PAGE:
Warm tributes from stage and screen have been paid to the "tremendous actor" James Ellis, who died at the weekend.
The Belfast-born actor, best known for his roles in Z-Cars and BBC Northern Ireland's Billy plays in the 1980s, died from a stroke in Lincoln Hospital early on Saturday. He was 82-years-old.
Leading the tributes, his young co-star in the Billy plays, Sir Kenneth Branagh, said Ellis had been "a great inspiration" to him and many other actors from Northern Ireland.
"I was blessed to begin my career working with him, and I will never forget his generosity to me," he said.
"He was a highly intelligent, funny, and kind man and a tremendous actor."
Enniskillen stage and screen star Adrian Dunbar, said he had known Jimmy Ellis as a friend and a companion for many years.
"It is a big loss," he said.
"He was a wonderful actor and a warm and generous man. He blazed a trail for many actors in Northern Ireland."
Graham Reid, who wrote the Billy Plays, said Ellis inhabited the skin of his bullying father character, Norman Martin. "He totally understood the character of Norman and every morning Jimmy would come in with another anecdote," he said.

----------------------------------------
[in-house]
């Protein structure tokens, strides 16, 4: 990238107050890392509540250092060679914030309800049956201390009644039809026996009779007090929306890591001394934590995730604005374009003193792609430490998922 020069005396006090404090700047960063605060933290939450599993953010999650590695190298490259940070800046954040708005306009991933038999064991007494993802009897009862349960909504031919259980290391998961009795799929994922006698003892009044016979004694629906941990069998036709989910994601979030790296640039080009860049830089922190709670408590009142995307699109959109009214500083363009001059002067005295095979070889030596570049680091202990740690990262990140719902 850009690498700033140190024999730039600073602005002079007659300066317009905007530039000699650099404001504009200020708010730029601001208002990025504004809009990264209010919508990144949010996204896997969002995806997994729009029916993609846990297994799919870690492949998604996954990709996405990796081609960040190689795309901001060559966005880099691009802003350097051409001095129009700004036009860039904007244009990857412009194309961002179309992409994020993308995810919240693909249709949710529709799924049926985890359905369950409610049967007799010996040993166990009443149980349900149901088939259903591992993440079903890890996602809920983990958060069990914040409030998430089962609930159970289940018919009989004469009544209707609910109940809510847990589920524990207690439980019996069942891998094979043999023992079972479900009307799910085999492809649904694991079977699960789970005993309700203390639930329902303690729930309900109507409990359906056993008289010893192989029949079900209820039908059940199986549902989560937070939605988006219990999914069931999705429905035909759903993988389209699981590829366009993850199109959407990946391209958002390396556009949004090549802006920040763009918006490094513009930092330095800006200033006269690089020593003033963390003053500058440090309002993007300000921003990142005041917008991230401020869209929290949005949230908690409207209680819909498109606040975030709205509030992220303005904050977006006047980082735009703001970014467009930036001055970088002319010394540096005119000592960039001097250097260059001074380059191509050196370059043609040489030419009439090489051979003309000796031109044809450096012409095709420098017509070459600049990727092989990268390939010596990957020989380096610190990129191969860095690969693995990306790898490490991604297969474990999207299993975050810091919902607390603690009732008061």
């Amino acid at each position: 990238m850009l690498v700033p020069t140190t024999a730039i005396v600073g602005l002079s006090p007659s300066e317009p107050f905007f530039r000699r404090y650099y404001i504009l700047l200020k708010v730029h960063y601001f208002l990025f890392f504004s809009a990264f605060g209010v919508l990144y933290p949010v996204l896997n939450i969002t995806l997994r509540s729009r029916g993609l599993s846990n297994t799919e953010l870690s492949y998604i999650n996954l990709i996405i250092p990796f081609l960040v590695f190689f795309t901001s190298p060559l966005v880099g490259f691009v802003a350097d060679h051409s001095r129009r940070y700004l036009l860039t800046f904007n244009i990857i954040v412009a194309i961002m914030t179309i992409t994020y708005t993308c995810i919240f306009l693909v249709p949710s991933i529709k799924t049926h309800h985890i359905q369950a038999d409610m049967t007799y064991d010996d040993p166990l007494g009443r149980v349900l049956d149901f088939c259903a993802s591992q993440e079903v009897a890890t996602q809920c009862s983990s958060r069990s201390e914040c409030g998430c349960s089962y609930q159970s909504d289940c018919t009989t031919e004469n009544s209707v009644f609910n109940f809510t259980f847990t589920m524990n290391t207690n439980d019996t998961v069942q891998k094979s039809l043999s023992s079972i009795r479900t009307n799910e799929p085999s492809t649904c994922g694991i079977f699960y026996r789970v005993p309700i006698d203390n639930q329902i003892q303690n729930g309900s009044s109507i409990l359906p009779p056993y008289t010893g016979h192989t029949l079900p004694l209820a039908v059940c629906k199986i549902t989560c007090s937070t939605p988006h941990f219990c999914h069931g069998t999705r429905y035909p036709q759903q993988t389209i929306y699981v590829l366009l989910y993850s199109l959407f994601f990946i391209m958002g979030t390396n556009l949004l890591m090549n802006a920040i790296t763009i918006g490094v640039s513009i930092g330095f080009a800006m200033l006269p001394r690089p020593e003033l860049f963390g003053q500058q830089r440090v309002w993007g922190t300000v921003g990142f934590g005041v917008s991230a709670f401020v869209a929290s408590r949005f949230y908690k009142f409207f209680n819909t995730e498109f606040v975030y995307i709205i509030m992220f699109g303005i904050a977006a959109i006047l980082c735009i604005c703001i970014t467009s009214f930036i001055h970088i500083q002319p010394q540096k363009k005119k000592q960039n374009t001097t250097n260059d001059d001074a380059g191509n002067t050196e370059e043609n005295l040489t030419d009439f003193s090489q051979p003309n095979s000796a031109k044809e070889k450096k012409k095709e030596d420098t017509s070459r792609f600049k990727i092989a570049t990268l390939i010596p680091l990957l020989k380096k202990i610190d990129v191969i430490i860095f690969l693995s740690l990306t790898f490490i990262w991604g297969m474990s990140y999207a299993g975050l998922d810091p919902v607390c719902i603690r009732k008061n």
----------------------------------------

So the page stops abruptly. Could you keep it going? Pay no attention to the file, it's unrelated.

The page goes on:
Playwright Martin Lynch said Mr Ellis' direction of the Sam Thompson play Over The Bridge, which dealt with sectarianism, was a courageous move.
"He broke the back of conservatism in the establishment at that time and very, very courageously stuck to his guns," said Mr Lynch.
After Z-Cars and the Billy plays, Mr Ellis starred in some of the UK's best-known programmes, including Doctor Who, In Sickness And In Health, One By One and Only Fools And Horses.
Peter Johnston, director of BBC Northern Ireland, described him as a "major talent".
In a statement, Queen's University offered its deepest sympathies to his family circle.
Mr Ellis received an honorary Queen's doctorate in 2008 for services to the performing arts.
Deputy First Minister Martin McGuinness was among the many politicians also paying tribute.
He described him as "one of our own, a great actor".
Mr Ellis' son, Toto, said it had been extraordinarily hard to watch him die.
"The last words he heard were that he was a hero, a legend and we all loved him," he said.
Speaking about the funeral arrangements, he said: "We are taking him home to Belfast – Belfast meant the world to him.
"He blazed a trail for Northern Ireland actors, in that he was the first character not to change his accent. Dad was so proud of his roots and his beliefs."